A Daily Analysis
By Marc Schulman
May 16, 2011 Prime Minister Netanyahu Gives Major Speech
Today, Prime Minster Netanyahu gave a major speech in the Knesset today, in advance of his trip to the United States. I have to say it was a good speech. This speech was delivered, officially, in commemoration of the Hebrew birthday of Theodore Herzl. Netanyahu started his speech by referring to the events of yesterday. He pointed out that yesterday's events clarified that the Arab-Israeli conflict is not over the result of the Six Day War, but over the events of 1947-48. He then went on to say that the recent agreements between Hamas and Fatah shows that there really is no real partner for peace. He further stated that he has heard repeatedly that one can only make peace with their enemies, and not with their friends. Netanyahu added, however, that there is an important caveat to that statement: Your enemy has to be ready to make peace.
Netanyahu then went on to the key part of his speech. He stated that if there are Palestinian partners who are indeed ready to make peace, he was ready to do so. He continued with the following points he stated are shared by the overwhelming majority of Israelis:
1) A peace agreement has to recognize the partition of the land into Jewish and Arab states;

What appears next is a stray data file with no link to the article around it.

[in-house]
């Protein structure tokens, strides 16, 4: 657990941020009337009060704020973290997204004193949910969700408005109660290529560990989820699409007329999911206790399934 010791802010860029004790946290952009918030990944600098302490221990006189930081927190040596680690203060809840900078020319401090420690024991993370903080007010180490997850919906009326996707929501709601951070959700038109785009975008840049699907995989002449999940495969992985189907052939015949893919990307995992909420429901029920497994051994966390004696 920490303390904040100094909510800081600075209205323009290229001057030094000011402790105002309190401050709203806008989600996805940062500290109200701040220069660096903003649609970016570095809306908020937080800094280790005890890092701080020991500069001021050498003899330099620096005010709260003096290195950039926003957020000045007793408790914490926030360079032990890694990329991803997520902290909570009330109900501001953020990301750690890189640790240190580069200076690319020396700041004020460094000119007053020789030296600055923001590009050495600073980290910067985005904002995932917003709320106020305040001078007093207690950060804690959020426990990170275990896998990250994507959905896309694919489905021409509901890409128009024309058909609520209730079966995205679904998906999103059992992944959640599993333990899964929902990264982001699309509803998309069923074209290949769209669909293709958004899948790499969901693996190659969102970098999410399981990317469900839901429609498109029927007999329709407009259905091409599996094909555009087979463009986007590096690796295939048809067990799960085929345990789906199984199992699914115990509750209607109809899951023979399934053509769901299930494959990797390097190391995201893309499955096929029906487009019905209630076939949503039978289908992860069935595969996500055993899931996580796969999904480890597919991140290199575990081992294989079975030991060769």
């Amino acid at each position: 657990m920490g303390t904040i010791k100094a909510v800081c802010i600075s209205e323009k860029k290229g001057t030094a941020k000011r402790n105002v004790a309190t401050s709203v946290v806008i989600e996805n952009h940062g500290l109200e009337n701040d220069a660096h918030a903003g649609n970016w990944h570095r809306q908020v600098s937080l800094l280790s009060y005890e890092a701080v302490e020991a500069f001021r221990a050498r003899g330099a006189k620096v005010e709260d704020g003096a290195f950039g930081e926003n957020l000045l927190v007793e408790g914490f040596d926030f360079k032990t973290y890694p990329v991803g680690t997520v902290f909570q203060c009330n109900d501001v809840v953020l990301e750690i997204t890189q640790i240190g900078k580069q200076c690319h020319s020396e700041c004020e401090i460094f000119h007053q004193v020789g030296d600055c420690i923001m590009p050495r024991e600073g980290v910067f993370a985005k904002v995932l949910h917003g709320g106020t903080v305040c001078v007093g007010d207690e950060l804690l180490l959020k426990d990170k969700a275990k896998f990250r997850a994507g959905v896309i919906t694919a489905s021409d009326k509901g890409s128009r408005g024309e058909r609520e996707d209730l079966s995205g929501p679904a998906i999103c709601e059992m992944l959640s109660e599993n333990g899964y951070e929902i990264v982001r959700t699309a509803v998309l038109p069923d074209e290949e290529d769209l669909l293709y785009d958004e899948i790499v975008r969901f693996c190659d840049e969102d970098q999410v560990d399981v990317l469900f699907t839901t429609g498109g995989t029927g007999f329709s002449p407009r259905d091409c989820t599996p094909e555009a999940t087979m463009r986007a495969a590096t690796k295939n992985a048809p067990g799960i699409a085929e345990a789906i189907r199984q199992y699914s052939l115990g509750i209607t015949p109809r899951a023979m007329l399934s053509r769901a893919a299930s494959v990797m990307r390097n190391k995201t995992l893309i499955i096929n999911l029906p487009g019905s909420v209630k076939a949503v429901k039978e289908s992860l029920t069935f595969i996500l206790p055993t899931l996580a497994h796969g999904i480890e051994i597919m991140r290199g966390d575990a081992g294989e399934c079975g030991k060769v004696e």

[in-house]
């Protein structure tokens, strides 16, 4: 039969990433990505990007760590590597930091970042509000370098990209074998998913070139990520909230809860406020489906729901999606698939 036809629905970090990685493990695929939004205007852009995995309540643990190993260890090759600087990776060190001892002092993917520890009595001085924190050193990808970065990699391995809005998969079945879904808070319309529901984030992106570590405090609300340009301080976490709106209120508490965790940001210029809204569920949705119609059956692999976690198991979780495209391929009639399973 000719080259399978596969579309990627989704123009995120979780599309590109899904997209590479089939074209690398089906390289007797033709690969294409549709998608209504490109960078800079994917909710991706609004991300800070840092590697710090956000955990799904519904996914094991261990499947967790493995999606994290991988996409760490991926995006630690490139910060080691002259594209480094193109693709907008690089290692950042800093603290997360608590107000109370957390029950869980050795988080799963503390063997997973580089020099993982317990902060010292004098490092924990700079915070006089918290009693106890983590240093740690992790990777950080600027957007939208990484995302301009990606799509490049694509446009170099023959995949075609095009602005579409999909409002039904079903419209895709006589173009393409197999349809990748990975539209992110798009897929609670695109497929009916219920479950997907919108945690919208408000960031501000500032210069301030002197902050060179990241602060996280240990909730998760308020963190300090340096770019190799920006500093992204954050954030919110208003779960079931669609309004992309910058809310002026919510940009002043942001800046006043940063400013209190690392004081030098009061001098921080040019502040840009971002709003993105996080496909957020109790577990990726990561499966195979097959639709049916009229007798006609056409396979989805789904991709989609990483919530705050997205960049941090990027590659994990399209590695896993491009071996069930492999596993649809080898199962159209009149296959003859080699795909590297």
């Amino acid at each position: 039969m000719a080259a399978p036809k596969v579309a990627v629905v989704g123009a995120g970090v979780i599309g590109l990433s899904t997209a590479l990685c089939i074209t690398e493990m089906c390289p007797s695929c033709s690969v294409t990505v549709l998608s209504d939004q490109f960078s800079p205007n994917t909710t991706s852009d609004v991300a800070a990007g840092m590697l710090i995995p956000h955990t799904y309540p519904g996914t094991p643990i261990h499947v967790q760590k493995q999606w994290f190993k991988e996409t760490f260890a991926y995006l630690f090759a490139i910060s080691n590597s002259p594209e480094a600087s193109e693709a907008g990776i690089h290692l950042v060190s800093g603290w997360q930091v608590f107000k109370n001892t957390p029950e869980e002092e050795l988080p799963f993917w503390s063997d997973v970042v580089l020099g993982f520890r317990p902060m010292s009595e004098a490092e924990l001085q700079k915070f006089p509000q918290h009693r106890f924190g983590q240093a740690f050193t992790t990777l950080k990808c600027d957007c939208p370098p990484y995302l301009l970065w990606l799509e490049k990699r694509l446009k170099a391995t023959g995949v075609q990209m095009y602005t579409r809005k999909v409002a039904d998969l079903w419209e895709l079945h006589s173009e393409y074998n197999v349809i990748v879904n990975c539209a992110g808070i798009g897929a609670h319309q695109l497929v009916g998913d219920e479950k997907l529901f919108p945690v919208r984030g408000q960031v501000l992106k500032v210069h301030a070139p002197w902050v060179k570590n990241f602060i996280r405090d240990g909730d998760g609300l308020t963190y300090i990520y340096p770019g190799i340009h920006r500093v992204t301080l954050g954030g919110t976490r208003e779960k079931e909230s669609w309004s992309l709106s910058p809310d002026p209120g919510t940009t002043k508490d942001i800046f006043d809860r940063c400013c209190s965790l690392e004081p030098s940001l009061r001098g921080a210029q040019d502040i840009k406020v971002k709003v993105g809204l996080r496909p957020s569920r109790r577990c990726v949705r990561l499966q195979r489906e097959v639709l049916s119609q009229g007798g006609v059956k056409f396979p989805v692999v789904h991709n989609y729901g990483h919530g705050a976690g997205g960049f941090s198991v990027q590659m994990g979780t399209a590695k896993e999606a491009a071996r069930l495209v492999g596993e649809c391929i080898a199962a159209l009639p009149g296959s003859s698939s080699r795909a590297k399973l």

2) The Palestinian refugee problem needs to be solved within a the boundaries of the future Palestinian state;
3) This agreement must be the end of the conflict; and there could be no future claims;
4) A new Palestinian state needs to be demilitarized;
5) Settlement blocks need to remain;
6) Israel should have a long term security presence along the Jordan River;
7) Jerusalem should remain the united capital of Israel.
While the tone of the speech was very much the tone of the right, the content of the speech put Netanyahu very close to the same spot as Barak, Olmert and Sharon had reached. For the first time Netanyahu spoke about a settlement block, and not every settlement. He also spoke of a security presence on the Jordan River, not a civilian presence. These are both important changes for Netanyahu. Netanyahus new positions should be a powerful tool in his talks in Washington with President Obama, and his long awaited speech both to the Congress and at AiPac. For while at the moment, his tone remains that of his roots, his currently stated policies (with the exception of his statement regarding Jerusalem) are not far from those to which his predecessors arrived.
It was announced yesterday that President Obama will be speaking at AIPAC. Between Netanyahu's speech today and the President's appearance at AIPAC it is pretty clear that there will be no confrontation between Obama and Netanyahu at this weeks meeting.
Lastly, the IDF is learning the lessons of yesterdays events. The army has given the commander of the Parachute Division the responsibility for working out plans on how to address large scale civilian invasions in the future. I would hope some money is being spent at very effective, but non lethal weapons, to use against those trying to cross the borders. Since it is clear from today's Arab media they thought yesterday's events were very successful and should be emulated in the future.